Europe vs Google in Landmark Privacy Case

Top judges from the European Court of Justice (ECJ) are currently considering a privacy case against search engine giant Google, which could have big implications for the way major companies handle personal information.

The case was referred to the European court by Spain, where a leading Surgeon has lodged a complaint about the information presented by Google when users search for his name. In 1991 he was arrested and charged with criminal negligence, but was later acquitted on all charges. If you google his name, however, the information which is presented is all about his arrest and the charges against him – with no information immediately visible regarding the fact that he was later acquitted.

European law enshrines an online “right to be forgotten”. Spain has argued that this includes the right to have incorrect or out-of-date information deleted.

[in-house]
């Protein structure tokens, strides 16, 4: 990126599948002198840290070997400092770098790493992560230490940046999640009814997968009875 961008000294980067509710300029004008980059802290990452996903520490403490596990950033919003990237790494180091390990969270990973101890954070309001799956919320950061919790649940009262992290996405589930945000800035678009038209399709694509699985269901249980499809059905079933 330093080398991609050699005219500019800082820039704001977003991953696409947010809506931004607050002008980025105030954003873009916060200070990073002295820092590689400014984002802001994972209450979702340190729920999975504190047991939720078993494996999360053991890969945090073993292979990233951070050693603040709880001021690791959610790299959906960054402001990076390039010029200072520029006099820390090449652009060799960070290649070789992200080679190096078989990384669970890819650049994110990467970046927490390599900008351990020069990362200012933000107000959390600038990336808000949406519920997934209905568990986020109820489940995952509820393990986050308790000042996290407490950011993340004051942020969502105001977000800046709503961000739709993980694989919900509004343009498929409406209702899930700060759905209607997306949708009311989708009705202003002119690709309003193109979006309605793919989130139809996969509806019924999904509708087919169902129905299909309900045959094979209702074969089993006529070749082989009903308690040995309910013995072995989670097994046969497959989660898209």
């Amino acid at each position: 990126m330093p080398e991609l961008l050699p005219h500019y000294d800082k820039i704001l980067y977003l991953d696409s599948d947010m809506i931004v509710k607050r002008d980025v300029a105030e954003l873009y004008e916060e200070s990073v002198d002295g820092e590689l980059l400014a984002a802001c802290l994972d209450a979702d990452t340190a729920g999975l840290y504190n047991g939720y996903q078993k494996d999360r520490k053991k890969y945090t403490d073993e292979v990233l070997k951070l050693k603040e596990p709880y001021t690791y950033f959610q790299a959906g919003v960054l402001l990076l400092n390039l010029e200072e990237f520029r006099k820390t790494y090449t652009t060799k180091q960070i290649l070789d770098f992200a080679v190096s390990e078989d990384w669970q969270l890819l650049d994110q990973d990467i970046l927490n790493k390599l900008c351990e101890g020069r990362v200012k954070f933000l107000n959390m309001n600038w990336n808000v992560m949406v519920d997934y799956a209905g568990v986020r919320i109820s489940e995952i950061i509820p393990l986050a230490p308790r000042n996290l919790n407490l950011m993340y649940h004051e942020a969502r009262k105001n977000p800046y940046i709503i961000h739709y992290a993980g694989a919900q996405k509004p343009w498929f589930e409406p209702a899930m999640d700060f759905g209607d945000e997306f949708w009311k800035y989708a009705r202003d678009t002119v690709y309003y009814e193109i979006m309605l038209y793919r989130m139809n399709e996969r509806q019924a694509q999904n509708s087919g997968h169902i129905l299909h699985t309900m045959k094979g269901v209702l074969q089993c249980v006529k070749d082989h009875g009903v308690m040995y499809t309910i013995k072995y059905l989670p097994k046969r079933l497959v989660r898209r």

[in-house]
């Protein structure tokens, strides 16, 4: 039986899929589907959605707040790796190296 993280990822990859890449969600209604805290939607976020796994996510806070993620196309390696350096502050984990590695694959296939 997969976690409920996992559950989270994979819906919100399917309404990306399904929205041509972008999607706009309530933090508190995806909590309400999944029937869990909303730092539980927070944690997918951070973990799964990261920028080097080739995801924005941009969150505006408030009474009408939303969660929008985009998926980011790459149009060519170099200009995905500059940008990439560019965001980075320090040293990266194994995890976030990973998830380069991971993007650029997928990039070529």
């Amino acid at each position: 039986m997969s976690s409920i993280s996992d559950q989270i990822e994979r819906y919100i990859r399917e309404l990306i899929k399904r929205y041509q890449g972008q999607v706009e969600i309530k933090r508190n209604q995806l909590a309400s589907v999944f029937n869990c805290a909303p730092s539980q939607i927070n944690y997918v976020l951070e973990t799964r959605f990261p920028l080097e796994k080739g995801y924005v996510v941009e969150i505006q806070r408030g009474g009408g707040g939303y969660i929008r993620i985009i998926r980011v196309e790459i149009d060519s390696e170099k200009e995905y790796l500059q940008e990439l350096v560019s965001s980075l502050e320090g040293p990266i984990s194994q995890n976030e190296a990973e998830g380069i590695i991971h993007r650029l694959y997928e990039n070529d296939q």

Google has fought this on two fronts. Firstly they say that they are not the creator nor controller of the information, merely an intermediary, and so should not be asked to remove data which has been legally published elsewhere. To give a personal opinion, I do not think that this makes much sense, because they are the controller of information on their website – and it is this which the case is concerned with, not with information published elsewhere. They have also tried to side-step the case by arguing that their Spanish division is purely an advertising sales company, and that search results are provided by the US company and so are not subject to European law. Spain is arguing, however, that Google indexes Spanish websites, has a Spanish domain name, and that the “centre of gravity” of the case is in Spain, concerns Spanish citizens and Spanish internet users, and therefore falls under Spanish law…



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